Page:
Current Options
Disclosure Document
(PDF Format) 


Fall 2000, Volume III, Issue 4    

Protecting "Synthetic" Equity Positions

Many investors have unrealized profits in positions they can’t actually sell, such as employee stock options, restricted stock or shares in private hedge or venture capital funds.  When the stocks underlying these positions gain value, such investors may wish to lock in profits but believe they cannot do so without holding the actual shares.  In most situations, however, it is possible for investors to create hedges that protect their holdings.

Passive Investments in Collective Vehicles

One common type of synthetic holding involves interests in private hedge or venture funds.  Passive investors in these funds usually cannot make investment decisions for the funds.  However, a passive investor may enter into completely separate personal investments to protect his or her share of a fund’s profitable position.  This strict separation of the two holdings has interesting tax implications.

One possible hedge would involve short sales.  A short sale is a sale of a stock the investor does not own.  If the stock goes down, the short seller will make money, and if the stock goes up, the short seller will lose.  Therefore, a short combined with the indirect ownership should create an economic situation that is similar to a sale.  From a tax perspective, this approach might appear problematic, because when a fund investor does a personal short sale of a fund holding, the combination of the personal hedge and the holding in the collective investment will include all the elements of a short against the box.  A short against the box often constitutes a constructive sale.  In this situation, however, if the investor has no control over the disposition of the long stock in the fund, and if the short position is kept strictly separate from the fund, then the combined holdings should not constitute a constructive sale for tax purposes.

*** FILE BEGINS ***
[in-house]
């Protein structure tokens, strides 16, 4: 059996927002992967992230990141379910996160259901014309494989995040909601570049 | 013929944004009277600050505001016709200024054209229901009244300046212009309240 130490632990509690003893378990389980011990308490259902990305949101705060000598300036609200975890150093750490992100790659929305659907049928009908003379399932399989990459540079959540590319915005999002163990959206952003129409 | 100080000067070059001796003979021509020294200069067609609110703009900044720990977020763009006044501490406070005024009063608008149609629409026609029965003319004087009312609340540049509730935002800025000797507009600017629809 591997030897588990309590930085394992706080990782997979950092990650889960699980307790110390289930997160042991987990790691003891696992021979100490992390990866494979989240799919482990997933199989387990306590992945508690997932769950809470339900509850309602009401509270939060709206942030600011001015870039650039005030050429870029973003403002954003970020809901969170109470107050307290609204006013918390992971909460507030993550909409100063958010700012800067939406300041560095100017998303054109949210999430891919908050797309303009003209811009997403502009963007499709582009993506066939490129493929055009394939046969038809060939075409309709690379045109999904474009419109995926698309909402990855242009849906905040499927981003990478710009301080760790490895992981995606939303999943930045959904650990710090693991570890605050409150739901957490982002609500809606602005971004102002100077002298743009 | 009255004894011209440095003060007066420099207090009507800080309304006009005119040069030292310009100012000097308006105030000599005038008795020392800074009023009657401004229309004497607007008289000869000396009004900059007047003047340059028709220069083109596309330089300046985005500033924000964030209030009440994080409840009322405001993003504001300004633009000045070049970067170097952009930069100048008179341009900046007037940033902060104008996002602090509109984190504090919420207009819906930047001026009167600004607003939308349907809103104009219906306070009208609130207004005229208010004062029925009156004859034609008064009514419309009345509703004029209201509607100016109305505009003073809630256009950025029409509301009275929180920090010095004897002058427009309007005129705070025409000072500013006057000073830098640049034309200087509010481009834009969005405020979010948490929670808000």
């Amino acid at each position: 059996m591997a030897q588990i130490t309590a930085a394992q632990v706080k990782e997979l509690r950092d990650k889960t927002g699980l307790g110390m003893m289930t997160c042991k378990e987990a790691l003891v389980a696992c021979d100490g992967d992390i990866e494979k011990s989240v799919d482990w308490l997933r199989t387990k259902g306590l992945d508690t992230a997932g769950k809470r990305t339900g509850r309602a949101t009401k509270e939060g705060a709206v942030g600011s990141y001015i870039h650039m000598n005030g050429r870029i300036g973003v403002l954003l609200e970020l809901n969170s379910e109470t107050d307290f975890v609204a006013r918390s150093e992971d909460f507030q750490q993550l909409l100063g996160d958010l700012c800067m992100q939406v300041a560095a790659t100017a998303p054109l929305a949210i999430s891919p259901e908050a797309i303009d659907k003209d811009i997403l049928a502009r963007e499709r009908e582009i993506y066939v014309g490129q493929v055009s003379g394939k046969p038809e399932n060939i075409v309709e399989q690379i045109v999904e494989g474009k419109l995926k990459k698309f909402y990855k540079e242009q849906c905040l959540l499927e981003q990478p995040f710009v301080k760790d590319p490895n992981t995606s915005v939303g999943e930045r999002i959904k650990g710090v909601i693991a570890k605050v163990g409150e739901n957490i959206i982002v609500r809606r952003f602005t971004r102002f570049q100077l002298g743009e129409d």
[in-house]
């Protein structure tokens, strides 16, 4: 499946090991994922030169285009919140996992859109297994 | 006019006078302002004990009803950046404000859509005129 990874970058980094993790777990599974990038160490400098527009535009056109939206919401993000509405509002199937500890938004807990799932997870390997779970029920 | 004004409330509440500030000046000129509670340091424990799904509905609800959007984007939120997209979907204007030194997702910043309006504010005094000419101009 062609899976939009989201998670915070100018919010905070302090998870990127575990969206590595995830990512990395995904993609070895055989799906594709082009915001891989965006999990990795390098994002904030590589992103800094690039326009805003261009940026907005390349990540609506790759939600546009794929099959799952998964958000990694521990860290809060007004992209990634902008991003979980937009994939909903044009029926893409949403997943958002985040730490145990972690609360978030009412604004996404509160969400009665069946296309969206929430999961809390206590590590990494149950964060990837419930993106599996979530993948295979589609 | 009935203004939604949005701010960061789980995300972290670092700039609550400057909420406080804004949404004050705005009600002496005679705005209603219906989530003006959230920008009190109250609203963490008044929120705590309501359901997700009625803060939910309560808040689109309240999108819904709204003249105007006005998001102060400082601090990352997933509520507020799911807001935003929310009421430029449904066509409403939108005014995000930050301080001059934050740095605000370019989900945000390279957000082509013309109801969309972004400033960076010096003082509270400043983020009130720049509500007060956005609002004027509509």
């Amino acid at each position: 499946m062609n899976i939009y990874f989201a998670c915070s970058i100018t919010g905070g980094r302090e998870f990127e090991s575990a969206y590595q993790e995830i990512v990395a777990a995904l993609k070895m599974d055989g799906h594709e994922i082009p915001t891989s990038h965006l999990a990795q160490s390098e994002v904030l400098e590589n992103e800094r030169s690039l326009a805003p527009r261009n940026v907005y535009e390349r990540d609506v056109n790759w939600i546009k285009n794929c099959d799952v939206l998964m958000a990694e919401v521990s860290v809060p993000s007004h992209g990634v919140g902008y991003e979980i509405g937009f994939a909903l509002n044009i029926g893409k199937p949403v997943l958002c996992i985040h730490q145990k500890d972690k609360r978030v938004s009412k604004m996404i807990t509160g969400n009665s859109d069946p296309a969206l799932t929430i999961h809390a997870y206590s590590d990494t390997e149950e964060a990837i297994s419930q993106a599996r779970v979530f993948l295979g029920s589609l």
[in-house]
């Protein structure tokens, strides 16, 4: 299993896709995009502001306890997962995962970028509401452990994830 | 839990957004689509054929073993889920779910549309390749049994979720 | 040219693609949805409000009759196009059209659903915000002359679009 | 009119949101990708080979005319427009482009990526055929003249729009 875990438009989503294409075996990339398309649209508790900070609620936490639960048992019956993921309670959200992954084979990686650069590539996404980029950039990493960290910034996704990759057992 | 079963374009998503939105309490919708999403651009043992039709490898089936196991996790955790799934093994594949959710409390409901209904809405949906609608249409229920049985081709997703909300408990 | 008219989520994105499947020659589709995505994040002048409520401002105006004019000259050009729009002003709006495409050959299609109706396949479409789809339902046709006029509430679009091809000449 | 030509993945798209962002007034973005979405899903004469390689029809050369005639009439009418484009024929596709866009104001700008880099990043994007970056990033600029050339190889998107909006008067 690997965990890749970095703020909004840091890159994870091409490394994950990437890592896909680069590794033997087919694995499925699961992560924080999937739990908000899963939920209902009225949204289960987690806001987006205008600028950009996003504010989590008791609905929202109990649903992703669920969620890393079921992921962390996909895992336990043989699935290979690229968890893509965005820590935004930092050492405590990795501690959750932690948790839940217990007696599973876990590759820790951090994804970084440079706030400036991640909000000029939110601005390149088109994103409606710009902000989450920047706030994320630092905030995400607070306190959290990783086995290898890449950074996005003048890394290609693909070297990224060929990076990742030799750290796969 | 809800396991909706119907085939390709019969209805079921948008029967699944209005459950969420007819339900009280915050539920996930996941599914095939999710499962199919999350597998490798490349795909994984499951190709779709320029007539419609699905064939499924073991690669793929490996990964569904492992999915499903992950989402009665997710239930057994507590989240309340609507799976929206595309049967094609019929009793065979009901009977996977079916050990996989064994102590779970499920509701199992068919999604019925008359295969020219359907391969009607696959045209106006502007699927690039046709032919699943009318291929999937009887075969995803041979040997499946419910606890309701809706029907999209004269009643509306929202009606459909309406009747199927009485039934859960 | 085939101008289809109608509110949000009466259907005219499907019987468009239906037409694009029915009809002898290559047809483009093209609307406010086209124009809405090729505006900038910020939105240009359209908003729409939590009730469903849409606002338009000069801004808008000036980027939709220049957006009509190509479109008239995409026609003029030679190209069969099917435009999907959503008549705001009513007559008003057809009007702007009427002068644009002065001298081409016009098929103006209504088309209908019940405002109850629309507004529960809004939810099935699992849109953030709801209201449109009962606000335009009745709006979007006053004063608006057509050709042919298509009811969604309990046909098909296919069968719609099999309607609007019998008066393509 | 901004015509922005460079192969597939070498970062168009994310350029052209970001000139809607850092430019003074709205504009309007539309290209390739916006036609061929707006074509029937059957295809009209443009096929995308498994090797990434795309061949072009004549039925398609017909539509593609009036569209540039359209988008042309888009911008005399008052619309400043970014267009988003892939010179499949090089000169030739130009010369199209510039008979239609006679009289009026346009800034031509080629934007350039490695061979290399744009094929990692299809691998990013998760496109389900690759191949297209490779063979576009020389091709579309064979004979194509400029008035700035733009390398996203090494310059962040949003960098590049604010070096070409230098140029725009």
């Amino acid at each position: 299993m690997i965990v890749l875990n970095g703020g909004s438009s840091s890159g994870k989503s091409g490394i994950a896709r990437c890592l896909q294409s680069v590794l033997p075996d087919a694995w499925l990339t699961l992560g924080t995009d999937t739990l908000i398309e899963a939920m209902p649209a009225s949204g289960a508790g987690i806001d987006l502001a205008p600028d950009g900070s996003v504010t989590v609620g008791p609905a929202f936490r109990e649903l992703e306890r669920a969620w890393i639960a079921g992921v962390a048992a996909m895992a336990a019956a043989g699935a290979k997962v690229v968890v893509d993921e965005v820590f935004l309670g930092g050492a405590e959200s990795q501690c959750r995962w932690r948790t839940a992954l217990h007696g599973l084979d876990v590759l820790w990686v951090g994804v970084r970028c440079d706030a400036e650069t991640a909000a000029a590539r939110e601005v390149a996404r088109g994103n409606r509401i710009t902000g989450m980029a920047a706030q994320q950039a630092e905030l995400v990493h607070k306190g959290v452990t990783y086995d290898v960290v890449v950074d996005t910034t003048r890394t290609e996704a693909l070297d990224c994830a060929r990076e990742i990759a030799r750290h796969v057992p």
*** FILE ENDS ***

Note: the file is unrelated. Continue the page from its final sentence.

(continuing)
Certain caveats apply to this approach.  The investor can’t directly or indirectly own more than 50% of the fund; otherwise, the combined positions will constitute a constructive sale.  Moreover, the strategy is only available to investors whose role in the fund is strictly passive; if an investor has control over fund decisions, then the strategy might constitute a constructive sale.  Finally, this strategy requires collateral.

Restricted Stock

Restricted stock presents different problems, but several techniques are available to manage the risk in such positions.  Under Rule 144, hedges on restricted stock do not stop the holding period clock, but investors should take care to ensure that their hedges are not constructive sales.  For more discussion of hedges for restricted securities, readers should review Protection For Restricted Holdings in the May 1999 issue of Tailored Solutions.

Employee Stock Options

Qualified options already exercised? Click here for information on hedging ISO stock.

No-Action Letter Says Insiders Can Collar Options

The Jobs and Growth Tax and Reconciliation Act of 2003 lowered the tax on ordinary income to 35%.